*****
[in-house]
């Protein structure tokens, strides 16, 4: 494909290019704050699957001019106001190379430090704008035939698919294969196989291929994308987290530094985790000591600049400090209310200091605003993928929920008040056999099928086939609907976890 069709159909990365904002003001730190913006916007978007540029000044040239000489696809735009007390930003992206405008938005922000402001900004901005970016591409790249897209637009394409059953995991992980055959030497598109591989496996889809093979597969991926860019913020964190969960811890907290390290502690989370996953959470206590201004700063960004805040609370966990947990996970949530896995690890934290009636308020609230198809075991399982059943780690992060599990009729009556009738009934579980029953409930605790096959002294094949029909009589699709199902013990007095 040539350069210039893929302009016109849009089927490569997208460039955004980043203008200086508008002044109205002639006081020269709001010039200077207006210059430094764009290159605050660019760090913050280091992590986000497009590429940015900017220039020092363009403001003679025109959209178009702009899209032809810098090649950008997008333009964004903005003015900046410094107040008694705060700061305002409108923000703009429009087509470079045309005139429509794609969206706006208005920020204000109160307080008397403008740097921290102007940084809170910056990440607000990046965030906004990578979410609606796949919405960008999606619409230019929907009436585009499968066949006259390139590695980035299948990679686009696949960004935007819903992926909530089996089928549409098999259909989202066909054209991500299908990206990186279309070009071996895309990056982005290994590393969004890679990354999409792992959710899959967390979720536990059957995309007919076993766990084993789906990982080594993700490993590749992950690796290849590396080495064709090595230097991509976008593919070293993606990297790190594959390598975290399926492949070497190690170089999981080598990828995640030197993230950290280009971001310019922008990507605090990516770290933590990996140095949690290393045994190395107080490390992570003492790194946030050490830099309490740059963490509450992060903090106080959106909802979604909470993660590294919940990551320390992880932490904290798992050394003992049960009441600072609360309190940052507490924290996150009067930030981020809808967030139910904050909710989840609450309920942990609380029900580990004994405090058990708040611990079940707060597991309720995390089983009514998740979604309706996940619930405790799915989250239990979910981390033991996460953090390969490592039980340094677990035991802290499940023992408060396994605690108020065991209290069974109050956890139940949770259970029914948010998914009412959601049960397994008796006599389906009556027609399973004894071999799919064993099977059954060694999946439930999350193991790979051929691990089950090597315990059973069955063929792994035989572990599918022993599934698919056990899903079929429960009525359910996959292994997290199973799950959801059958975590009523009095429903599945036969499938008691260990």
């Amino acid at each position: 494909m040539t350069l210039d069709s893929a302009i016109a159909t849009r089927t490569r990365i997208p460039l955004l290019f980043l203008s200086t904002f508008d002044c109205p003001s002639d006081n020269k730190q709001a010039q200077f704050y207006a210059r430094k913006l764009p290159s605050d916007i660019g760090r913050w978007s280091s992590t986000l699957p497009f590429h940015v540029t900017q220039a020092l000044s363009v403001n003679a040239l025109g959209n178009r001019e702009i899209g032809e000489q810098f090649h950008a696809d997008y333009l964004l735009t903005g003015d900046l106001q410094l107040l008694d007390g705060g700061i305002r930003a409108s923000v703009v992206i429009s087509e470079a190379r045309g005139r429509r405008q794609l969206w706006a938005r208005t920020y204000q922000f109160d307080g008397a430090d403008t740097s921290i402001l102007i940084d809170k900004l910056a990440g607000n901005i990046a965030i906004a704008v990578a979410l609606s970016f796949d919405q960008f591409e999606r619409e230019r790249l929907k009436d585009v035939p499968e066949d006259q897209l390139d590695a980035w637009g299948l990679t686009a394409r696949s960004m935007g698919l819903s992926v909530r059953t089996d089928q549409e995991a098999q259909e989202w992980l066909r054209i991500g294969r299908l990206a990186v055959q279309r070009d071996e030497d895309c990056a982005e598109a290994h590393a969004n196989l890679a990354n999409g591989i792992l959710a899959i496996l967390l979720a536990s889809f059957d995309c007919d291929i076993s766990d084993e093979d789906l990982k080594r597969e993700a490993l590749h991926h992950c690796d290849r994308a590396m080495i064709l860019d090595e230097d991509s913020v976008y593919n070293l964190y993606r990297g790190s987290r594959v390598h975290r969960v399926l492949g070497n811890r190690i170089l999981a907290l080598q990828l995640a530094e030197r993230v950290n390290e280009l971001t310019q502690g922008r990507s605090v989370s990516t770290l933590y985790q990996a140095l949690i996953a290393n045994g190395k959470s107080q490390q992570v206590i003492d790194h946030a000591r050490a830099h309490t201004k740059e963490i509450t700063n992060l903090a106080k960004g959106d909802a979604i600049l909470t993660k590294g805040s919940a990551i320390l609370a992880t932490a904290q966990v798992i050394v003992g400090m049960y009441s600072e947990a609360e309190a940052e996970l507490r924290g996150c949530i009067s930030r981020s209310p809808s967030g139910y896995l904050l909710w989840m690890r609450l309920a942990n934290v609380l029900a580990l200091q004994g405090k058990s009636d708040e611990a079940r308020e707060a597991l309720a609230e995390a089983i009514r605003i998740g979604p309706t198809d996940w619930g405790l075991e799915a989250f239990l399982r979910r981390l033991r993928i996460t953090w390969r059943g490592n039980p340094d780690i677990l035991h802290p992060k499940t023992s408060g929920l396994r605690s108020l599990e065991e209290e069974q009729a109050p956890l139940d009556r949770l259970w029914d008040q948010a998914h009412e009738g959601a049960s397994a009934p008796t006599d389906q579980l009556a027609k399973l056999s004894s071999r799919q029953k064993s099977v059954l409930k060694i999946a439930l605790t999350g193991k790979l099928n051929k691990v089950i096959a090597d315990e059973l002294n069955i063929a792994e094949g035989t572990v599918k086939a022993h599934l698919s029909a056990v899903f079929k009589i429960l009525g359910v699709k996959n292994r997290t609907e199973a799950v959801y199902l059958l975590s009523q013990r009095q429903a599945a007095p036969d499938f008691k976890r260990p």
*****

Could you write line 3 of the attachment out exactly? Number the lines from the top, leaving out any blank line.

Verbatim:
């Amino acid at each position: 494909m040539t350069l210039d069709s893929a302009i016109a159909t849009r089927t490569r990365i997208p460039l955004l290019f980043l203008s200086t904002f508008d002044c109205p003001s002639d006081n020269k730190q709001a010039q200077f704050y207006a210059r430094k913006l764009p290159s605050d916007i660019g760090r913050w978007s280091s992590t986000l699957p497009f590429h940015v540029t900017q220039a020092l000044s363009v403001n003679a040239l025109g959209n178009r001019e702009i899209g032809e000489q810098f090649h950008a696809d997008y333009l964004l735009t903005g003015d900046l106001q410094l107040l008694d007390g705060g700061i305002r930003a409108s923000v703009v992206i429009s087509e470079a190379r045309g005139r429509r405008q794609l969206w706006a938005r208005t920020y204000q922000f109160d307080g008397a430090d403008t740097s921290i402001l102007i940084d809170k900004l910056a990440g607000n901005i990046a965030i906004a704008v990578a979410l609606s970016f796949d919405q960008f591409e999606r619409e230019r790249l929907k009436d585009v035939p499968e066949d006259q897209l390139d590695a980035w637009g299948l990679t686009a394409r696949s960004m935007g698919l819903s992926v909530r059953t089996d089928q549409e995991a098999q259909e989202w992980l066909r054209i991500g294969r299908l990206a990186v055959q279309r070009d071996e030497d895309c990056a982005e598109a290994h590393a969004n196989l890679a990354n999409g591989i792992l959710a899959i496996l967390l979720a536990s889809f059957d995309c007919d291929i076993s766990d084993e093979d789906l990982k080594r597969e993700a490993l590749h991926h992950c690796d290849r994308a590396m080495i064709l860019d090595e230097d991509s913020v976008y593919n070293l964190y993606r990297g790190s987290r594959v390598h975290r969960v399926l492949g070497n811890r190690i170089l999981a907290l080598q990828l995640a530094e030197r993230v950290n390290e280009l971001t310019q502690g922008r990507s605090v989370s990516t770290l933590y985790q990996a140095l949690i996953a290393n045994g190395k959470s107080q490390q992570v206590i003492d790194h946030a000591r050490a830099h309490t201004k740059e963490i509450t700063n992060l903090a106080k960004g959106d909802a979604i600049l909470t993660k590294g805040s919940a990551i320390l609370a992880t932490a904290q966990v798992i050394v003992g400090m049960y009441s600072e947990a609360e309190a940052e996970l507490r924290g996150c949530i009067s930030r981020s209310p809808s967030g139910y896995l904050l909710w989840m690890r609450l309920a942990n934290v609380l029900a580990l200091q004994g405090k058990s009636d708040e611990a079940r308020e707060a597991l309720a609230e995390a089983i009514r605003i998740g979604p309706t198809d996940w619930g405790l075991e799915a989250f239990l399982r979910r981390l033991r993928i996460t953090w390969r059943g490592n039980p340094d780690i677990l035991h802290p992060k499940t023992s408060g929920l396994r605690s108020l599990e065991e209290e069974q009729a109050p956890l139940d009556r949770l259970w029914d008040q948010a998914h009412e009738g959601a049960s397994a009934p008796t006599d389906q579980l009556a027609k399973l056999s004894s071999r799919q029953k064993s099977v059954l409930k060694i999946a439930l605790t999350g193991k790979l099928n051929k691990v089950i096959a090597d315990e059973l002294n069955i063929a792994e094949g035989t572990v599918k086939a022993h599934l698919s029909a056990v899903f079929k009589i429960l009525g359910v699709k996959n292994r997290t609907e199973a799950v959801y199902l059958l975590s009523q013990r009095q429903a599945a007095p036969d499938f008691k976890r260990p």